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Popularly dubbed “Princess Alice,” Alice Roosevelt Longworth often rivaled her father President Theodore Roosevelt in making headlines. As her father once remarked, “I can be President of the United States, or I can attend to Alice. I can’t do both.” While Princess Alice was a star in the dailies throughout her father’s presidency, the years 1905 and 1906 proved particularly eventful.
In 1905, she made headlines with rumors of proposals from a Sultan and gifts from royals when she accompanied future President Taft on a diplomatic trip to Asia. In 1906, she married Ohio Congressman Nicholas Longworth in a White House ceremony that received coverage akin to a modern Royal Wedding. Read more about it!
The information in this guide focuses on primary source materials found in the digitized historic newspapers from the digital collection Chronicling America.
The timeline below highlights important dates related to this topic and a section of this guide provides some suggested search strategies for further research in the collection.
|January 1905||Alice Roosevelt will learn jiu-jitsu.|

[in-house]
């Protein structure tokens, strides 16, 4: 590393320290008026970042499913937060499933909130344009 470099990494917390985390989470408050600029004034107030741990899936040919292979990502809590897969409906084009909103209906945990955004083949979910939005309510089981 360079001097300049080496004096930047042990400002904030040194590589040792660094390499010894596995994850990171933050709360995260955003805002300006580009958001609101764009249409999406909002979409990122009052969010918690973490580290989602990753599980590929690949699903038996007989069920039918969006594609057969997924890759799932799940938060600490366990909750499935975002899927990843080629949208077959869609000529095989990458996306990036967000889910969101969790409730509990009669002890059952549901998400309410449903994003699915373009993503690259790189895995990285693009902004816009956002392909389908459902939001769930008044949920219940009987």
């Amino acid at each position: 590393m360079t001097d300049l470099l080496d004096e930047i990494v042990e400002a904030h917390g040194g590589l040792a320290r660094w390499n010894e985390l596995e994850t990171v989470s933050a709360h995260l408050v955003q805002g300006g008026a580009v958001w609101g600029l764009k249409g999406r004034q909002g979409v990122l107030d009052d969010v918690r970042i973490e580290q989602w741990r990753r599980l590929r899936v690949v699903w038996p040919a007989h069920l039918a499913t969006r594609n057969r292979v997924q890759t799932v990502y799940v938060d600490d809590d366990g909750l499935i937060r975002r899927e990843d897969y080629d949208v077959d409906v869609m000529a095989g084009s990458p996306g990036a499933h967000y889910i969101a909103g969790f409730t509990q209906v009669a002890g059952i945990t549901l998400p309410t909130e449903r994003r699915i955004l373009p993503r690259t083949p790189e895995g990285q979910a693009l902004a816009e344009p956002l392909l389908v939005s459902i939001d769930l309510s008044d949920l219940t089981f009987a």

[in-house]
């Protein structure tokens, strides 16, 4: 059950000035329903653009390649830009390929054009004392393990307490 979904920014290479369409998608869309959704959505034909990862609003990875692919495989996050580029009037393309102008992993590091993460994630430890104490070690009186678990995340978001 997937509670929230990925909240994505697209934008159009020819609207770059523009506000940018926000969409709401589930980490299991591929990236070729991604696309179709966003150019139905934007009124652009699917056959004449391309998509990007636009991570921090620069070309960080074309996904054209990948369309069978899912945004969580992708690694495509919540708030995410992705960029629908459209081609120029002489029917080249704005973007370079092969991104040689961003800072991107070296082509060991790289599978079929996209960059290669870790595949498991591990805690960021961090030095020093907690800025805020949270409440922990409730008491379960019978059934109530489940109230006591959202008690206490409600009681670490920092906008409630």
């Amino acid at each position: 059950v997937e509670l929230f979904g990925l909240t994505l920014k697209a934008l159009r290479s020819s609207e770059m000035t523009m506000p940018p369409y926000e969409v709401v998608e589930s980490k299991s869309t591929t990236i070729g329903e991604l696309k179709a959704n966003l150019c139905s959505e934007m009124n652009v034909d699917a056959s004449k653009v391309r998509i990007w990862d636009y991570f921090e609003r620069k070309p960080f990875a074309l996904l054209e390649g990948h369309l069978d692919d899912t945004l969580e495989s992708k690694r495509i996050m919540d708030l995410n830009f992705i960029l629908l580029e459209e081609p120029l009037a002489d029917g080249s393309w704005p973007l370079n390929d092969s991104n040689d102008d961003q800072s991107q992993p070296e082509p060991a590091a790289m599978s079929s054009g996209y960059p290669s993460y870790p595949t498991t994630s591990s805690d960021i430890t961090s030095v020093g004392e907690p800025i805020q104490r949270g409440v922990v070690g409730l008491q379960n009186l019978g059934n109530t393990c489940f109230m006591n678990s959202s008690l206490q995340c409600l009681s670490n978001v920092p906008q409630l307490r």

|June 1905||Roosevelt visits Congressman Nicholas Longworth In Ohio, and her father has an admirer arrested.|
|July 1905||Roosevelt accompanies Taft on a trip to the Far East, including stops in Hawaii, Japan, and China.|
|October 1905||Roosevelt returns from her Eastern travel. Immediately, the press speculates on the value of the gifts she received from her foreign hosts.|
|November 1905||Rumors of her engagement to Nicholas Longworth intensify.|
|December 1905||After repeated denials, her engagement is officially announced to significant fanfare.|
|February 1906||As foreign governments send lavish wedding gifts, President Roosevelt asks them to stop. The most lavish is a $20,000 pearl necklace from Cuba. Some reports even describe them as unconstitutional, but the gifts mostly fascinate the public.|
|February 17, 1906||Alice Roosevelt and Nicholas Longworth marry in the White House in what the public treats as an American royal wedding, The Evening Star devotes more than five pages to coverage of the spectacle.|